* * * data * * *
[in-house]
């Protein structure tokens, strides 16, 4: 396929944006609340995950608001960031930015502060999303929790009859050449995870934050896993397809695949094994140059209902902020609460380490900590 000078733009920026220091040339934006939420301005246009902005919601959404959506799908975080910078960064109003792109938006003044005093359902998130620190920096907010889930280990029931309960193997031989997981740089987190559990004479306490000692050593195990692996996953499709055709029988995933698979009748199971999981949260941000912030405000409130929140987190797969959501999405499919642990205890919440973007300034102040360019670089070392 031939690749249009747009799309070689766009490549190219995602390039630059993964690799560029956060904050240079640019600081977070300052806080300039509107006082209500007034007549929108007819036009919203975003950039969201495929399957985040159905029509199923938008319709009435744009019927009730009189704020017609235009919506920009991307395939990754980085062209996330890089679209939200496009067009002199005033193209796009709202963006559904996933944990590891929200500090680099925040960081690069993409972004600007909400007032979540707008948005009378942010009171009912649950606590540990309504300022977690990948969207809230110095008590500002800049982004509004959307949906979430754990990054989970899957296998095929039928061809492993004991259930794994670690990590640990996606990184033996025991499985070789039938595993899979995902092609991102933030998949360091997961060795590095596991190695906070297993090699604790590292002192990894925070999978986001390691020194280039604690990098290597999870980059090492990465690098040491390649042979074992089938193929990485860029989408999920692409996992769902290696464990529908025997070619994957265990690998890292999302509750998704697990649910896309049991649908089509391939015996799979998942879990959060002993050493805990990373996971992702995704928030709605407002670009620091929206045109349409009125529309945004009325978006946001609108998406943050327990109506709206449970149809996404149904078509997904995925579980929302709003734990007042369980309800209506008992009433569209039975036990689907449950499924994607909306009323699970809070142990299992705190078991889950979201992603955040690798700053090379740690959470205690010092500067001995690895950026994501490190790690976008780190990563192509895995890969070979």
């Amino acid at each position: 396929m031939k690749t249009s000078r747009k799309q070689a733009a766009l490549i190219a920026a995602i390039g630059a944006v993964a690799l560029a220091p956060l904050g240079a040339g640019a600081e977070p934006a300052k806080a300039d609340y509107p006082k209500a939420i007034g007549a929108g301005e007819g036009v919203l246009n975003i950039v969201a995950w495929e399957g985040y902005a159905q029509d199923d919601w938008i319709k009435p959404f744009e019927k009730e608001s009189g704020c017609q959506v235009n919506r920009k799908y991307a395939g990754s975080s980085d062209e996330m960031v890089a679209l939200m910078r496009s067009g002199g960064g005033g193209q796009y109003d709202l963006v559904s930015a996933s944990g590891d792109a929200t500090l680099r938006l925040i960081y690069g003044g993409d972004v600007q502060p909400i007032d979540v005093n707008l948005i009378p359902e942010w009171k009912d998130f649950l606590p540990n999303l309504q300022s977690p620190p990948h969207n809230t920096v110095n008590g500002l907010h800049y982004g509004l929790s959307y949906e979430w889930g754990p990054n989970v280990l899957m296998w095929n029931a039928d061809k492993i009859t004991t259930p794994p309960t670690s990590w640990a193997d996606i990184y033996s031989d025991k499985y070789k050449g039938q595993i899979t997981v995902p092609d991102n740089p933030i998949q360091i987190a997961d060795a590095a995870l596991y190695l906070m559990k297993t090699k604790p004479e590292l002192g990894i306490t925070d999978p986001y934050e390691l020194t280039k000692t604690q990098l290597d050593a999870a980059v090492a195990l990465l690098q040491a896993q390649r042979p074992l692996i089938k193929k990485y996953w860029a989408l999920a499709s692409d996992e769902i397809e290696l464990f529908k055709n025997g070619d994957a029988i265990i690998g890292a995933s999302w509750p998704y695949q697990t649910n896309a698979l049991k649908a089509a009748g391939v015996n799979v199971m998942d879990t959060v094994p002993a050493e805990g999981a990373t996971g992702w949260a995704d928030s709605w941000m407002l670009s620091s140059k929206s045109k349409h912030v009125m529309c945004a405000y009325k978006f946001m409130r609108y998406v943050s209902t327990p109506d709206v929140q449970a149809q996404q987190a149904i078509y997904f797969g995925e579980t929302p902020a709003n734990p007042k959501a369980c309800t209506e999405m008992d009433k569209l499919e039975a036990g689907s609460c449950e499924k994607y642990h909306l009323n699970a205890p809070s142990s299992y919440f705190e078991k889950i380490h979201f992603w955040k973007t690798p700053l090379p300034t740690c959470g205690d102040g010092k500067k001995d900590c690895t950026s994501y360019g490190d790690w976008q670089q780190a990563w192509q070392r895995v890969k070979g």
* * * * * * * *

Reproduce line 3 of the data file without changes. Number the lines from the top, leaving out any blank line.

């Amino acid at each position: 396929m031939k690749t249009s000078r747009k799309q070689a733009a766009l490549i190219a920026a995602i390039g630059a944006v993964a690799l560029a220091p956060l904050g240079a040339g640019a600081e977070p934006a300052k806080a300039d609340y509107p006082k209500a939420i007034g007549a929108g301005e007819g036009v919203l246009n975003i950039v969201a995950w495929e399957g985040y902005a159905q029509d199923d919601w938008i319709k009435p959404f744009e019927k009730e608001s009189g704020c017609q959506v235009n919506r920009k799908y991307a395939g990754s975080s980085d062209e996330m960031v890089a679209l939200m910078r496009s067009g002199g960064g005033g193209q796009y109003d709202l963006v559904s930015a996933s944990g590891d792109a929200t500090l680099r938006l925040i960081y690069g003044g993409d972004v600007q502060p909400i007032d979540v005093n707008l948005i009378p359902e942010w009171k009912d998130f649950l606590p540990n999303l309504q300022s977690p620190p990948h969207n809230t920096v110095n008590g500002l907010h800049y982004g509004l929790s959307y949906e979430w889930g754990p990054n989970v280990l899957m296998w095929n029931a039928d061809k492993i009859t004991t259930p794994p309960t670690s990590w640990a193997d996606i990184y033996s031989d025991k499985y070789k050449g039938q595993i899979t997981v995902p092609d991102n740089p933030i998949q360091i987190a997961d060795a590095a995870l596991y190695l906070m559990k297993t090699k604790p004479e590292l002192g990894i306490t925070d999978p986001y934050e390691l020194t280039k000692t604690q990098l290597d050593a999870a980059v090492a195990l990465l690098q040491a896993q390649r042979p074992l692996i089938k193929k990485y996953w860029a989408l999920a499709s692409d996992e769902i397809e290696l464990f529908k055709n025997g070619d994957a029988i265990i690998g890292a995933s999302w509750p998704y695949q697990t649910n896309a698979l049991k649908a089509a009748g391939v015996n799979v199971m998942d879990t959060v094994p002993a050493e805990g999981a990373t996971g992702w949260a995704d928030s709605w941000m407002l670009s620091s140059k929206s045109k349409h912030v009125m529309c945004a405000y009325k978006f946001m409130r609108y998406v943050s209902t327990p109506d709206v929140q449970a149809q996404q987190a149904i078509y997904f797969g995925e579980t929302p902020a709003n734990p007042k959501a369980c309800t209506e999405m008992d009433k569209l499919e039975a036990g689907s609460c449950e499924k994607y642990h909306l009323n699970a205890p809070s142990s299992y919440f705190e078991k889950i380490h979201f992603w955040k973007t690798p700053l090379p300034t740690c959470g205690d102040g010092k500067k001995d900590c690895t950026s994501y360019g490190d790690w976008q670089q780190a990563w192509q070392r895995v890969k070979g």